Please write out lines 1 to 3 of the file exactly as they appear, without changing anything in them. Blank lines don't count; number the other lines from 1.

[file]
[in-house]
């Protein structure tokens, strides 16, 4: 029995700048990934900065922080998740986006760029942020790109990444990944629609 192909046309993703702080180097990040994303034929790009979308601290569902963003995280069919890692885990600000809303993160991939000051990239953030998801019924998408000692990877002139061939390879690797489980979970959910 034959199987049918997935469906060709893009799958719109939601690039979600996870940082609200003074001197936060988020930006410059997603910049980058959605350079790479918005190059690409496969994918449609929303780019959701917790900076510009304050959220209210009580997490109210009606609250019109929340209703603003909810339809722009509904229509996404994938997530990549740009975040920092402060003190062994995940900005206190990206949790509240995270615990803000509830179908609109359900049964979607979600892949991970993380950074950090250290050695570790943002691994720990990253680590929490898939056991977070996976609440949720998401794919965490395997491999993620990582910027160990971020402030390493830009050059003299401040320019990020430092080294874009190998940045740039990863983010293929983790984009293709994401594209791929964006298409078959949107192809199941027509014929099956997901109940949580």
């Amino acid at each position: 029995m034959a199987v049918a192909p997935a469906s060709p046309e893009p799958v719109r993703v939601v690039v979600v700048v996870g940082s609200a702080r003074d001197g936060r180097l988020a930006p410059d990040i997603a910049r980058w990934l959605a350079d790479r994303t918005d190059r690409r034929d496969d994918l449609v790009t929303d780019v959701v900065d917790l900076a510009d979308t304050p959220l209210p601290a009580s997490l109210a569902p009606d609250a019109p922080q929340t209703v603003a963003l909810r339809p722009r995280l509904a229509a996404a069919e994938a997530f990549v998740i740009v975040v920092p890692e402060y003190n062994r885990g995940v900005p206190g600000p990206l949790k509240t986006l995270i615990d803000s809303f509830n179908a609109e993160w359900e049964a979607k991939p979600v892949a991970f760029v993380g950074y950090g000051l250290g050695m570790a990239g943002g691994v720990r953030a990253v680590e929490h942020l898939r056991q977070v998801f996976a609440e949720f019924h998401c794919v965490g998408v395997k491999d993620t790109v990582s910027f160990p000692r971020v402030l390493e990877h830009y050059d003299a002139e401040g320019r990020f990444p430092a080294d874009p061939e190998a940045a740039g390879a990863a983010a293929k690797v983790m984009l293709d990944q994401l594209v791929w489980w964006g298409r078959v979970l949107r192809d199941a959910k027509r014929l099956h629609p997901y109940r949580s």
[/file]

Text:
[in-house]
């Protein structure tokens, strides 16, 4: 029995700048990934900065922080998740986006760029942020790109990444990944629609 192909046309993703702080180097990040994303034929790009979308601290569902963003995280069919890692885990600000809303993160991939000051990239953030998801019924998408000692990877002139061939390879690797489980979970959910 034959199987049918997935469906060709893009799958719109939601690039979600996870940082609200003074001197936060988020930006410059997603910049980058959605350079790479918005190059690409496969994918449609929303780019959701917790900076510009304050959220209210009580997490109210009606609250019109929340209703603003909810339809722009509904229509996404994938997530990549740009975040920092402060003190062994995940900005206190990206949790509240995270615990803000509830179908609109359900049964979607979600892949991970993380950074950090250290050695570790943002691994720990990253680590929490898939056991977070996976609440949720998401794919965490395997491999993620990582910027160990971020402030390493830009050059003299401040320019990020430092080294874009190998940045740039990863983010293929983790984009293709994401594209791929964006298409078959949107192809199941027509014929099956997901109940949580």
């Amino acid at each position: 029995m034959a199987v049918a192909p997935a469906s060709p046309e893009p799958v719109r993703v939601v690039v979600v700048v996870g940082s609200a702080r003074d001197g936060r180097l988020a930006p410059d990040i997603a910049r980058w990934l959605a350079d790479r994303t918005d190059r690409r034929d496969d994918l449609v790009t929303d780019v959701v900065d917790l900076a510009d979308t304050p959220l209210p601290a009580s997490l109210a569902p009606d609250a019109p922080q929340t209703v603003a963003l909810r339809p722009r995280l509904a229509a996404a069919e994938a997530f990549v998740i740009v975040v920092p890692e402060y003190n062994r885990g995940v900005p206190g600000p990206l949790k509240t986006l995270i615990d803000s809303f509830n179908a609109e993160w359900e049964a979607k991939p979600v892949a991970f760029v993380g950074y950090g000051l250290g050695m570790a990239g943002g691994v720990r953030a990253v680590e929490h942020l898939r056991q977070v998801f996976a609440e949720f019924h998401c794919v965490g998408v395997k491999d993620t790109v990582s910027f160990p000692r971020v402030l390493e990877h830009y050059d003299a002139e401040g320019r990020f990444p430092a080294d874009p061939e190998a940045a740039g390879a990863a983010a293929k690797v983790m984009l293709d990944q994401l594209v791929w489980w964006g298409r078959v979970l949107r192809d199941a959910k027509r014929l099956h629609p997901y109940r949580s």